Did Argentinaâ€™s Jewish Foreign Minister Betray Justice?
Argentine Foreign Minister Hector Timerman 1994 Buenos Aires AMIA Jewish Community Center Bombing
Source: CC-BY MRECIC ARG
The troubled Argentine leftist Peronista government of President Cristina de Fernandez Kirchner has expanded agricultural trade with the Islamic Regime in Tehran. Apparently there is a ready market for soybeans and Argentine beef in Iran. In 2012, Argentinean trade with the Islamic Republic zoomed to more than $85 Billion, an increase of 1,100 Percent in six years. More than 55% of the trade is in agricultural products.
That may have been the principal reason behind a deal cut for creation of a South African-style Truth Commission in which Argentine judges would hear testimony from former Revolutionary Guard Commander and now Iranian Defense Minister Ahmad Vahidi. There is an outstanding Interpol warrant for the arrests of Vahidi as there was for the late Hezbollah terrorist mastermind, Imad Mughniyah, assassinated in Damascus by a Mossad hit team in February 2008. The 2007 Interpol arrest warrant was issued given substantial evidence that Iran had perpetrated the 1994 AMIA Argentine Jewish Community bombing that had killed over 85, injuring hundreds. An earlier 1992 Israeli Embassy bombing in Beunos Aires that killed 29 and injured more than 242 persons was suspected of also being perpetrated by Hezbollah and Irn's Revolutionary Guards.
The architect of the Truth Commission treaty with Iran is the Jewish Foreign Minister of Argentina, Hector Timerman, whose late father, Jacopo, was a human rights icon and publisher who was jailed and then deported by the ruling military junta in the early 1980’s. Israel gave the elder Timerman, author of the acclaimed, Prisoner without a Name, Cell without a Number, sanctuary, only to have him criticize the Jewish state for its occupation of the West Bank and Gaza. Jacopo Timerman returned to Buenos Aires where he passed away in 1993.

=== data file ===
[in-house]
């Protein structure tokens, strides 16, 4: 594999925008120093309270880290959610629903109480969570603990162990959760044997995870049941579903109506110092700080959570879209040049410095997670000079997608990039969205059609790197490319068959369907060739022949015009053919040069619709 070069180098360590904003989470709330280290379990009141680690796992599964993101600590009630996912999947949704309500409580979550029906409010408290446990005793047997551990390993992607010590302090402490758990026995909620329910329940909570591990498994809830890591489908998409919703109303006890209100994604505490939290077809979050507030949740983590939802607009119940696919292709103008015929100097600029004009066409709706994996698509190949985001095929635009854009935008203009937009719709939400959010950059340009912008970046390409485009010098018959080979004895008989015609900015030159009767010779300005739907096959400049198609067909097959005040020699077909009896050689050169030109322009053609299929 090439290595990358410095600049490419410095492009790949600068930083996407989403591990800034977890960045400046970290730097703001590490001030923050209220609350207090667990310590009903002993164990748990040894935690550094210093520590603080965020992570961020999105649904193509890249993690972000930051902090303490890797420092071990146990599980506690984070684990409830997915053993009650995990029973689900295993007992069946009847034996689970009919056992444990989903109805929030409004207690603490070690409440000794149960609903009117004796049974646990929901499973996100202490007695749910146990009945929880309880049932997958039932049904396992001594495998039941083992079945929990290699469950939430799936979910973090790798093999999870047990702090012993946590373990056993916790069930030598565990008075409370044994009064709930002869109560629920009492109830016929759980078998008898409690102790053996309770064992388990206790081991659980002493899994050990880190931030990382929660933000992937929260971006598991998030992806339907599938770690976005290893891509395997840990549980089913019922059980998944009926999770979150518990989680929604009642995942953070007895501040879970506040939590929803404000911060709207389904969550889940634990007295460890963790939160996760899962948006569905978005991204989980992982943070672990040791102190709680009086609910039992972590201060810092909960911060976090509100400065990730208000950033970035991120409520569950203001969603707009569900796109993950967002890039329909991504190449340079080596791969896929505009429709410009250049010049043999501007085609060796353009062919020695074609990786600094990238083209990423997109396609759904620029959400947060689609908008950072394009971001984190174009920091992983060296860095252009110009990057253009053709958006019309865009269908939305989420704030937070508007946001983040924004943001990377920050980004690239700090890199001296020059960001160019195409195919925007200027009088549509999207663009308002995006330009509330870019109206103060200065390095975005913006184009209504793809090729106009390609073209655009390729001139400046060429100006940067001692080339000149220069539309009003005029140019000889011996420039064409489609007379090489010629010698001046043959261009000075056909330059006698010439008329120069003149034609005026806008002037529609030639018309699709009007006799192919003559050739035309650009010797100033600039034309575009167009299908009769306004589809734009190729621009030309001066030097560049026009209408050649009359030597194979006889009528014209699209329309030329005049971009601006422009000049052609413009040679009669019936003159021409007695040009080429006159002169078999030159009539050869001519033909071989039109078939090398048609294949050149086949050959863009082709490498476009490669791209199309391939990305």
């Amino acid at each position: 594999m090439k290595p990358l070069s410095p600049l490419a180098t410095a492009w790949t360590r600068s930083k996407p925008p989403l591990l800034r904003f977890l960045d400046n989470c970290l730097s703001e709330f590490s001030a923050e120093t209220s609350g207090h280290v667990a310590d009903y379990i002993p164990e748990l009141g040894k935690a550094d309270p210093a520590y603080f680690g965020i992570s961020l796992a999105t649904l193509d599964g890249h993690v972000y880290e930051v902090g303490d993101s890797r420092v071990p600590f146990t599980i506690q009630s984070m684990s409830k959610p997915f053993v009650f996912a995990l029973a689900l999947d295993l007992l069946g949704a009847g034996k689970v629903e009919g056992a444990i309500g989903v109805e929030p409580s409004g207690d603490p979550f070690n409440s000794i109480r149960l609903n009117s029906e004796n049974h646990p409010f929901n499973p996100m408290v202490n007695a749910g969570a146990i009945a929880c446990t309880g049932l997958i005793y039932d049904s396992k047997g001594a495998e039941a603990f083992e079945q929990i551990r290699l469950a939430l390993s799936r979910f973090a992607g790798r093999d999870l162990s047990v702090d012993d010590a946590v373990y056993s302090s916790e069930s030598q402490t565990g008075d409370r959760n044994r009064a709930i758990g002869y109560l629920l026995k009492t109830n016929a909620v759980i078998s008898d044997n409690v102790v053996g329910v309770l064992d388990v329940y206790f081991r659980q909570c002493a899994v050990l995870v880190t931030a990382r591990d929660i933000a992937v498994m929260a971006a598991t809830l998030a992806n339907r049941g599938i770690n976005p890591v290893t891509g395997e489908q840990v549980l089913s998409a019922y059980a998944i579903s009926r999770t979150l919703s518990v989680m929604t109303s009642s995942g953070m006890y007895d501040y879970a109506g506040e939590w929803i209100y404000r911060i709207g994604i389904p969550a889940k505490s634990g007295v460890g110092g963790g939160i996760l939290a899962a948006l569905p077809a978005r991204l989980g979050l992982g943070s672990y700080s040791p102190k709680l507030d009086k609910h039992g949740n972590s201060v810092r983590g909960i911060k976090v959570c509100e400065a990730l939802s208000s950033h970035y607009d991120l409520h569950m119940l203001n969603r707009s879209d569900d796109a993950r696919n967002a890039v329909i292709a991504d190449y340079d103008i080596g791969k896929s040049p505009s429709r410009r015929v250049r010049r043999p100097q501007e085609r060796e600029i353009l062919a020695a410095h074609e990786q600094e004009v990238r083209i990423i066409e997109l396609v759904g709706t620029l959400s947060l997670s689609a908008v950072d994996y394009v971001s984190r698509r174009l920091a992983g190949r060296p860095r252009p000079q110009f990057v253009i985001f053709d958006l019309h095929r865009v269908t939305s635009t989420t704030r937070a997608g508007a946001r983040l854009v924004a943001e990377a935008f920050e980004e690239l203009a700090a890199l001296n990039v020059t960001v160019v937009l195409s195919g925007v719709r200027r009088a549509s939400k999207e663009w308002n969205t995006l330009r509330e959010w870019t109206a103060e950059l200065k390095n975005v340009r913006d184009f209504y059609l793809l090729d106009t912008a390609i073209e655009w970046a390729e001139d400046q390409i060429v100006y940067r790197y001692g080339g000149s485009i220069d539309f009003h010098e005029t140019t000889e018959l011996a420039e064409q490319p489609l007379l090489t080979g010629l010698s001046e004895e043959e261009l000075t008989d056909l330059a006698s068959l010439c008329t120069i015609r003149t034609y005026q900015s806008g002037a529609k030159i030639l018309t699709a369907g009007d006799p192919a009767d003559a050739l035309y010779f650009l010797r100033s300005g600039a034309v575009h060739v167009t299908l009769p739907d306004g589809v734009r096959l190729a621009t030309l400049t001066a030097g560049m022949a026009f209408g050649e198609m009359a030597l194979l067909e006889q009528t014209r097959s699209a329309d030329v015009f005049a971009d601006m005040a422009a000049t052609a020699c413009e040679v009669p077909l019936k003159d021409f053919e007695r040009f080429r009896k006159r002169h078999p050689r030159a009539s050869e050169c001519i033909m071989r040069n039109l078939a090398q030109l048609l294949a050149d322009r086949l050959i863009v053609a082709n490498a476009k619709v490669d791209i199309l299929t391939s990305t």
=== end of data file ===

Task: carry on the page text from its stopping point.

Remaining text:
Now, his son has been severely criticized for his instrumental role in negotiating and concluding a Truth Commission with the Islamic regime. His fellow co-religionists in Argentina and the State of Israel expressed outrage for betraying justice due the victims of the 1992 Israeli Embassy and 1994 AMIA Jewish Community blasts. The leadership of the Argentine Jewish community organized protest rallies this past weekend in Buenos Aires and issued statements criticizing Timerman.
“I did not betray my Judaism in the pact with Iran because we are trying to solve the AMIA bombing case,” Timerman said Monday during an interview with La Red radio. “The move was inspired by the deep humanistic tradition of Judaism and thinking always about the victims and the relatives of the victims.”
Interviewer Luis Novaresio asked Timerman how he could sign the deal with Iran, a country whose president has denied the Holocaust. The deal established a “truth commission” that allows independent judges to interview suspects in the bombing of the Buenos Aires Jewish community center in 1994.